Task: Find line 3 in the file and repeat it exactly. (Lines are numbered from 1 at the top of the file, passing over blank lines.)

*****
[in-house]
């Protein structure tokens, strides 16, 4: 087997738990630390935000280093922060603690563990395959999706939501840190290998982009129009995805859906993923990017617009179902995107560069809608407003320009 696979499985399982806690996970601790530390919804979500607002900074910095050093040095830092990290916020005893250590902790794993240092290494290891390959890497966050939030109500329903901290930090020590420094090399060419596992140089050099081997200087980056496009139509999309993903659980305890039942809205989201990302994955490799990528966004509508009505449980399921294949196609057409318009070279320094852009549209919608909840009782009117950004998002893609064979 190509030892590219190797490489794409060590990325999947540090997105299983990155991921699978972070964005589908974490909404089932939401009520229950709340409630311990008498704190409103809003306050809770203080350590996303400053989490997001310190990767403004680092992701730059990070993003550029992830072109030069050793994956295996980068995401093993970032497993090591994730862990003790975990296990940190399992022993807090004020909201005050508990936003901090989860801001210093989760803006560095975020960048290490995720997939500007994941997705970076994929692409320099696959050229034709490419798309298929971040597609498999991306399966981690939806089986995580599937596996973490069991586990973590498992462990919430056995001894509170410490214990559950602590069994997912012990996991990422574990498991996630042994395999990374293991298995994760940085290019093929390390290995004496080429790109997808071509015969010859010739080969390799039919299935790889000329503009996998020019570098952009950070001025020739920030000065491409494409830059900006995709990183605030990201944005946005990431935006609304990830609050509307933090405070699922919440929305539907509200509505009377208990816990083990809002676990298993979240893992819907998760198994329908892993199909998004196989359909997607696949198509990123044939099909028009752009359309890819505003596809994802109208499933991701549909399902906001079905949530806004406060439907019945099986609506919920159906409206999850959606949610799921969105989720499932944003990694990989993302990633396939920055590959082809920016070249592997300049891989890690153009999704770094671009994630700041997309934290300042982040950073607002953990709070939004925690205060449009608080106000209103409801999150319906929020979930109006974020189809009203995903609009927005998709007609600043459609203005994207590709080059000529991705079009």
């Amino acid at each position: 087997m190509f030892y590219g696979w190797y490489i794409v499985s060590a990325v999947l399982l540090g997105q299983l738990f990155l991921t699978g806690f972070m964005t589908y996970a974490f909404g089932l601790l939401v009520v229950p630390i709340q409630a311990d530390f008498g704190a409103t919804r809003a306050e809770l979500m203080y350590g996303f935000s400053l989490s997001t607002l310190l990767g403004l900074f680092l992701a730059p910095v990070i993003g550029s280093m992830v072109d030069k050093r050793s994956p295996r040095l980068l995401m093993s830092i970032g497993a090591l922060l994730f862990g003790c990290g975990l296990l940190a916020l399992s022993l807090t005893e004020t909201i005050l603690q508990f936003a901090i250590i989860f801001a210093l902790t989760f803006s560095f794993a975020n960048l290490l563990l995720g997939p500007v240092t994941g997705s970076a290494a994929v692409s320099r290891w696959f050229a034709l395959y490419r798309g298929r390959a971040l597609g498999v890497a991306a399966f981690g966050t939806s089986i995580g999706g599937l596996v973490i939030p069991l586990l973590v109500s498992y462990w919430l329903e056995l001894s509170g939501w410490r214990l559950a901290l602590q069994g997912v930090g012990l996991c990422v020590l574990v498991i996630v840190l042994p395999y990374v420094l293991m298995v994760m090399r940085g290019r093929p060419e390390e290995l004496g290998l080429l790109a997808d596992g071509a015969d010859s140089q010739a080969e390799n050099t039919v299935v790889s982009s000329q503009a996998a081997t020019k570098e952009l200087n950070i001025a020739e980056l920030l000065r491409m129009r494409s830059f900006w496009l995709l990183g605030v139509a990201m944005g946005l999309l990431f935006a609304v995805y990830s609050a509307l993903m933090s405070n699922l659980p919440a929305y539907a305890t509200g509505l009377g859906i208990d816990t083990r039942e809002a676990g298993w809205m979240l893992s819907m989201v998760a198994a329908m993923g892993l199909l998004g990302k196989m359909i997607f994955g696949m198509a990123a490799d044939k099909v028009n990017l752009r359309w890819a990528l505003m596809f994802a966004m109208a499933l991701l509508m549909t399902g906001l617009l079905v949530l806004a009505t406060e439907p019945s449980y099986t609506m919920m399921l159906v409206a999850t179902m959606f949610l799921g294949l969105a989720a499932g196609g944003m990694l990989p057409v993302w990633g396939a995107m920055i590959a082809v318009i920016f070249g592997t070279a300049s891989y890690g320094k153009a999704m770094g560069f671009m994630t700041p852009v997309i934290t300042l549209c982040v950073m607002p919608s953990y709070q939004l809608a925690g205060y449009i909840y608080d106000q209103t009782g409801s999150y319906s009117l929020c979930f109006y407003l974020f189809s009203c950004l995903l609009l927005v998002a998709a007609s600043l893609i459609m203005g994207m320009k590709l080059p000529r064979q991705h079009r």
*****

């Amino acid at each position: 087997m190509f030892y590219g696979w190797y490489i794409v499985s060590a990325v999947l399982l540090g997105q299983l738990f990155l991921t699978g806690f972070m964005t589908y996970a974490f909404g089932l601790l939401v009520v229950p630390i709340q409630a311990d530390f008498g704190a409103t919804r809003a306050e809770l979500m203080y350590g996303f935000s400053l989490s997001t607002l310190l990767g403004l900074f680092l992701a730059p910095v990070i993003g550029s280093m992830v072109d030069k050093r050793s994956p295996r040095l980068l995401m093993s830092i970032g497993a090591l922060l994730f862990g003790c990290g975990l296990l940190a916020l399992s022993l807090t005893e004020t909201i005050l603690q508990f936003a901090i250590i989860f801001a210093l902790t989760f803006s560095f794993a975020n960048l290490l563990l995720g997939p500007v240092t994941g997705s970076a290494a994929v692409s320099r290891w696959f050229a034709l395959y490419r798309g298929r390959a971040l597609g498999v890497a991306a399966f981690g966050t939806s089986i995580g999706g599937l596996v973490i939030p069991l586990l973590v109500s498992y462990w919430l329903e056995l001894s509170g939501w410490r214990l559950a901290l602590q069994g997912v930090g012990l996991c990422v020590l574990v498991i996630v840190l042994p395999y990374v420094l293991m298995v994760m090399r940085g290019r093929p060419e390390e290995l004496g290998l080429l790109a997808d596992g071509a015969d010859s140089q010739a080969e390799n050099t039919v299935v790889s982009s000329q503009a996998a081997t020019k570098e952009l200087n950070i001025a020739e980056l920030l000065r491409m129009r494409s830059f900006w496009l995709l990183g605030v139509a990201m944005g946005l999309l990431f935006a609304v995805y990830s609050a509307l993903m933090s405070n699922l659980p919440a929305y539907a305890t509200g509505l009377g859906i208990d816990t083990r039942e809002a676990g298993w809205m979240l893992s819907m989201v998760a198994a329908m993923g892993l199909l998004g990302k196989m359909i997607f994955g696949m198509a990123a490799d044939k099909v028009n990017l752009r359309w890819a990528l505003m596809f994802a966004m109208a499933l991701l509508m549909t399902g906001l617009l079905v949530l806004a009505t406060e439907p019945s449980y099986t609506m919920m399921l159906v409206a999850t179902m959606f949610l799921g294949l969105a989720a499932g196609g944003m990694l990989p057409v993302w990633g396939a995107m920055i590959a082809v318009i920016f070249g592997t070279a300049s891989y890690g320094k153009a999704m770094g560069f671009m994630t700041p852009v997309i934290t300042l549209c982040v950073m607002p919608s953990y709070q939004l809608a925690g205060y449009i909840y608080d106000q209103t009782g409801s999150y319906s009117l929020c979930f109006y407003l974020f189809s009203c950004l995903l609009l927005v998002a998709a007609s600043l893609i459609m203005g994207m320009k590709l080059p000529r064979q991705h079009r």